Scholastic, $3.99, ISBN 0-590-46306-3
You have been very naughty. You have won first prize in a horror story contest with your entry The Revenge of the Werewolves… and you are on your way to Twisted Tree Lodge to receive your prize: a weekend convention with the most famous horror writers out there. Isn’t this exciting? Only, you didn’t write that story. You found it in the trash at your school, wrote your details on the sheet but couldn’t remember what you did with it next, and the next thing you know, your name has been announced as the winner. Still, there can’t be any harm to just enjoying your ill-gotten prize!
Weird things happen the moment you step off the bus. You spot a black-clothed man dropping some papers from his brief case. You pick up a few sheets and realize that it’s “your story” (which you have never managed to read until now), and it’s about a kid who pretended to have written his prize-winning entry attending a conference of horror writers. The story will end with everyone in the lodge butchered by werewolves as revenge for the crappy treatment these creatures receive in horror stories! Oh no, the man has vanished, leaving you to stand there in terror. Is the story describing your future? What will you do now?
For once, The Werewolf of Twisted Tree Lodge doesn’t diverge into two very different story arcs like other gamebooks in the Give Yourself Goosebumps series. You will be scrambling around the lodge all right in every route you take, although villains in one option may turn out to be the good guys in the other, depending on your options and RL Stine’s whimsy. There will be werewolves, of course, along with vampires, zombies, and more. Also, there are considerably more happy endings here, so this one is almost like a gamebook from another series that accidentally stumbled into this one. It’s not at all formulaic!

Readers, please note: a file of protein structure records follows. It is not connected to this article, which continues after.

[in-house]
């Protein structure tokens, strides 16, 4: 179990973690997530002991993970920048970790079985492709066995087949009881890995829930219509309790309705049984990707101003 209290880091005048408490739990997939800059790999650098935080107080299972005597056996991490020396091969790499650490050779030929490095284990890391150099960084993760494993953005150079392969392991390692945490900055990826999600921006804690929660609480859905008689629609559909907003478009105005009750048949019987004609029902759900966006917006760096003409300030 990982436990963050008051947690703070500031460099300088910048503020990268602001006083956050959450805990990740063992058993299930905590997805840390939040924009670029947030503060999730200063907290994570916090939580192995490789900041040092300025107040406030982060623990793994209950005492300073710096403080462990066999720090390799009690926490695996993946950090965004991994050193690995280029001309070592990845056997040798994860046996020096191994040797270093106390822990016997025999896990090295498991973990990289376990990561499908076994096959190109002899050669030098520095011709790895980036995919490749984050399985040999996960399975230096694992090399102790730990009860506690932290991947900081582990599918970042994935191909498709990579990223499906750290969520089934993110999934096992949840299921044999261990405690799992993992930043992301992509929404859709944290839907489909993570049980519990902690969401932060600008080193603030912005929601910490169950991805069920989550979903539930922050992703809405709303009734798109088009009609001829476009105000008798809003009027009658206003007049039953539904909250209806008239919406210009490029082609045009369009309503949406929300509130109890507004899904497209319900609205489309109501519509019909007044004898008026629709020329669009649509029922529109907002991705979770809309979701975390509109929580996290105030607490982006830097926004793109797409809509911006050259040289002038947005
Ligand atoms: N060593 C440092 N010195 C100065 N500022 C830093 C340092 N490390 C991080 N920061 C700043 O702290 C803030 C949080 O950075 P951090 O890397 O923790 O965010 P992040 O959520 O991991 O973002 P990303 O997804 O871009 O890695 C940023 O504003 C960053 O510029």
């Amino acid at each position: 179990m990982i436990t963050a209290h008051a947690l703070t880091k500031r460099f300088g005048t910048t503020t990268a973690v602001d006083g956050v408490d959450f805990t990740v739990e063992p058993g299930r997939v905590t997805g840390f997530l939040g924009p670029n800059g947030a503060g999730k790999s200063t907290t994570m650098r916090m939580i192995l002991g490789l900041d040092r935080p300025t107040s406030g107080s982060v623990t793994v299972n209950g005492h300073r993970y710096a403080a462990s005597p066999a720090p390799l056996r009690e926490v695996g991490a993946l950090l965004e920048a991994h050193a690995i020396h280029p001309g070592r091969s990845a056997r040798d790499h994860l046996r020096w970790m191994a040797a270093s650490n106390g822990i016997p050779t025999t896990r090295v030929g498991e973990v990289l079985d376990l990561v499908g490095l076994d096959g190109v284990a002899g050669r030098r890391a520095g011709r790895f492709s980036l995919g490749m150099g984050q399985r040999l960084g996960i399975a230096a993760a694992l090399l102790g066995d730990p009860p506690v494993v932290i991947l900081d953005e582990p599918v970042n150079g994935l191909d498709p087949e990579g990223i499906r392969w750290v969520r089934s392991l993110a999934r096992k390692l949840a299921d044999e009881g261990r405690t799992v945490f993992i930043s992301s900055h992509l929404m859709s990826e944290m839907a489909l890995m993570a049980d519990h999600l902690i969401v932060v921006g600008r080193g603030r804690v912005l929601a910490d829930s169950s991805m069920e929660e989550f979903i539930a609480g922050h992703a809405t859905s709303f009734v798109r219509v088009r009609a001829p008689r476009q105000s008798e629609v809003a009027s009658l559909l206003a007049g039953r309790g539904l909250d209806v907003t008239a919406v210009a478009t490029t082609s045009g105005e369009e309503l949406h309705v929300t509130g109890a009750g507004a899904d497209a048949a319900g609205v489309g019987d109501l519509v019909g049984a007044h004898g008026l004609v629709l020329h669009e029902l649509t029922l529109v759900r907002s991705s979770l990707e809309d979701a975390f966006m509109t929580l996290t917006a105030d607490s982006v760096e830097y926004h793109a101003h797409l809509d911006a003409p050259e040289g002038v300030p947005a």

This one works like a charm, because it succeeds in creating a menacing vibe that doesn’t let up even when things are supposed to be funny. There are nods to everything from In the Mouth of Madness-style living-out-a-story thing to The Howling, so much so that exploring all the options here can be a very fun experience. The bad endings are also pretty violent for something meant for kids, so that’s a plus too.
The later gamebooks in this series tend to feel more like “real” gamebooks and less random-o-mizer scenes strung together, but the end result can still be hit and miss. This one, though, is a hit as there are genuine glimmers of inspiration and creativity here. You can consider this a belated apology for Night in Werewolf Woods.